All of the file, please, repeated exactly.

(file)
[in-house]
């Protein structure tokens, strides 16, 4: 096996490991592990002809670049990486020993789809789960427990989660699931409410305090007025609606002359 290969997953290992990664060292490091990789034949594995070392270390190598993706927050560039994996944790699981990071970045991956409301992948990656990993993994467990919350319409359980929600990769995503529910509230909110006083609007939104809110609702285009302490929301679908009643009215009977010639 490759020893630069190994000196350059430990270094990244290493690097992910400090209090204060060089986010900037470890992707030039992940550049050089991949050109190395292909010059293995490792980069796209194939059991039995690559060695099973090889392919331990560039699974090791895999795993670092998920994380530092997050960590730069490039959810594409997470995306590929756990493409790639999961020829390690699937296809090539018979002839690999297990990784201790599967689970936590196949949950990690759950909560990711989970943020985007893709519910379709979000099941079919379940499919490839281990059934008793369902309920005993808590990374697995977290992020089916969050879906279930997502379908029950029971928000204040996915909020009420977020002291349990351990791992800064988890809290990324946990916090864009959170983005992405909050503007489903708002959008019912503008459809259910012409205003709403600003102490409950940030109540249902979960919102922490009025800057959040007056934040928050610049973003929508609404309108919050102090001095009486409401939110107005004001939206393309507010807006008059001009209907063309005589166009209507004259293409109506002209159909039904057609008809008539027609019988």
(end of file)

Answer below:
[in-house]
């Protein structure tokens, strides 16, 4: 096996490991592990002809670049990486020993789809789960427990989660699931409410305090007025609606002359 290969997953290992990664060292490091990789034949594995070392270390190598993706927050560039994996944790699981990071970045991956409301992948990656990993993994467990919350319409359980929600990769995503529910509230909110006083609007939104809110609702285009302490929301679908009643009215009977010639 490759020893630069190994000196350059430990270094990244290493690097992910400090209090204060060089986010900037470890992707030039992940550049050089991949050109190395292909010059293995490792980069796209194939059991039995690559060695099973090889392919331990560039699974090791895999795993670092998920994380530092997050960590730069490039959810594409997470995306590929756990493409790639999961020829390690699937296809090539018979002839690999297990990784201790599967689970936590196949949950990690759950909560990711989970943020985007893709519910379709979000099941079919379940499919490839281990059934008793369902309920005993808590990374697995977290992020089916969050879906279930997502379908029950029971928000204040996915909020009420977020002291349990351990791992800064988890809290990324946990916090864009959170983005992405909050503007489903708002959008019912503008459809259910012409205003709403600003102490409950940030109540249902979960919102922490009025800057959040007056934040928050610049973003929508609404309108919050102090001095009486409401939110107005004001939206393309507010807006008059001009209907063309005589166009209507004259293409109506002209159909039904057609008809008539027609019988």